Severe geopolitical turmoil regarding Russia, Ukraine, China, Taiwan, North Korea and Iran also continue to be a cause for concern, especially now that the world is also taking a dim view of South Africa’s unpopular relationship with Russia and China.
BRACE YOURSELVES: THE WORLD IS FACING A 90% CHANCE OF GLOBAL RECESSION
According to Ackerman, the overall current macro-economic picture is one of extreme uncertainty and volatility, and shows a very strong chance of global recession in the near future.
Citadel’s Recession Scorecard looks at 10 economic indicators for global recession, and one of its most concerning current predictions is a greater than 90% likelihood of a US recession in the next 12 to 18 months which could trigger a global recession.
All ten of its indicators are bringing up red or yellow flags at the moment. “The biggest red flag for us is the US’s inverted yield curve, which is the difference between long- and short-term interest rates,” says Ackerman.
Citadel’s analysts foresee the US experiencing below capacity growth for the next three years, as the cost-of-living crisis in the US is hitting consumers hard. This will have a knock-on effect in Europe, where the EU’s inflation numbers are of great concern to the European Central Bank (ECB). The Bank of England (BOE) in turn, is predicting a UK recession. Only China is showing real growth, but this is “not enough to save the global economy from recession|”.
“Given that central banks are committed to bringing down what is very sticky inflation, and that the cracks in the system are already starting to show, we must prepare ourselves for a difficult economic environment over the next few quarters.”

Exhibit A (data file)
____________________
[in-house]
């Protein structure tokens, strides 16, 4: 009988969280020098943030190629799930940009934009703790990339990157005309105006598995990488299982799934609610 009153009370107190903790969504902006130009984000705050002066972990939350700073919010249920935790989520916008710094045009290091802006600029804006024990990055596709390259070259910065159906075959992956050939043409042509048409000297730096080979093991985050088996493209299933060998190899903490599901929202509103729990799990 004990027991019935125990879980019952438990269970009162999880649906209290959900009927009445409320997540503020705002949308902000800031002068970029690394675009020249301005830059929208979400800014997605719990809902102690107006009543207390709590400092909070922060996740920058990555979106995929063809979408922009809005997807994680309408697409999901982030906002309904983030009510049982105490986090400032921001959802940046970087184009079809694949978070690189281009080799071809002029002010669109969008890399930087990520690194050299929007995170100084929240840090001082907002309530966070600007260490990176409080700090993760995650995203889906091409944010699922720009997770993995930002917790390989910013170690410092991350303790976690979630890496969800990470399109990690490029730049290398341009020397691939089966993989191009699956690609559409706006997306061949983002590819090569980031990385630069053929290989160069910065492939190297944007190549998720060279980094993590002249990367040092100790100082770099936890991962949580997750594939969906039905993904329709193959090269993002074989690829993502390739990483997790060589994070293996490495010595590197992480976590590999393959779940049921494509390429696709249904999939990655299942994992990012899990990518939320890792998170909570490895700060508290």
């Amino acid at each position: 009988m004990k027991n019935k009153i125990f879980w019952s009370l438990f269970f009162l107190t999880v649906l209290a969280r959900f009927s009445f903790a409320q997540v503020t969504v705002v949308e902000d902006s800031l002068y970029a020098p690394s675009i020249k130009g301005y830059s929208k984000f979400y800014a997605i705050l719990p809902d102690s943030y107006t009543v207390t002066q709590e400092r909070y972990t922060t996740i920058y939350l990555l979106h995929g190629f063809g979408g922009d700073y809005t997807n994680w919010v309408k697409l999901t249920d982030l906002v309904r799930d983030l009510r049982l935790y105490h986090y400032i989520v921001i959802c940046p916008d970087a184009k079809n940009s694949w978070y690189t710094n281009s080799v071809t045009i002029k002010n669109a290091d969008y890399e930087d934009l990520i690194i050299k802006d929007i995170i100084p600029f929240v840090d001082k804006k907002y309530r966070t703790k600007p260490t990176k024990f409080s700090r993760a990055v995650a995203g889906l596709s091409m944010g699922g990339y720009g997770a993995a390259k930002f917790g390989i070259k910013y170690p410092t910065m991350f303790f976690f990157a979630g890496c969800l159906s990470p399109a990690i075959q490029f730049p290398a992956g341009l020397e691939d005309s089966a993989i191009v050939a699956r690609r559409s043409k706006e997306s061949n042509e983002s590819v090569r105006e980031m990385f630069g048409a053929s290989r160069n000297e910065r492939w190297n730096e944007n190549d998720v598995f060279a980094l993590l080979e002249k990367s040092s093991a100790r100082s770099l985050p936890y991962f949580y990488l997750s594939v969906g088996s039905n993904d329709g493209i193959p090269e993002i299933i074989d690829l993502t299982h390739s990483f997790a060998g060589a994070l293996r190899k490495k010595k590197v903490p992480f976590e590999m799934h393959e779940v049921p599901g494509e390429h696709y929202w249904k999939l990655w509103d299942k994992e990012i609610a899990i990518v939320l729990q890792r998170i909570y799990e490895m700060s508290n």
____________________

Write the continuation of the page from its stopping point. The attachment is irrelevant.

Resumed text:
The International Monetary Fund (IMF) also recently published a report flagging three factors spelling imminent global recession, namely the effect of rising interest rates on the US property market, cracks in the real economy coupled with liquidity issues in the banking sector, and job losses in the US which is usually a sign of global recession.
CAUTIOUS OPTIMISM ON INFLATION
In terms of the global picture, Ackerman sees peak inflation, peak interest rates and the peak dollar all playing out on the global economic stage, but with greater uncertainty caused by the recent shocks in the US and European banking systems in the foreground. “This is not surprising, as you cannot expect central banks to normalise monetary policy as quickly as they did without some sort of fallout,” Ackerman says.
Ackerman and his colleagues do however believe that “we have reached peak inflation, and we are turning a corner – albeit slowly”. “It is still going to take the central banks a while to bring inflation down to their target levels.”
“Increased interest rates and the cracks in the financial system will put growth assets, like equities, under pressure. So, from an investment point of view, Citadel remains cautious, and will make sure that there is sufficient protection built into its portfolios to carry our clients through this kind of uncertain and volatile environment.”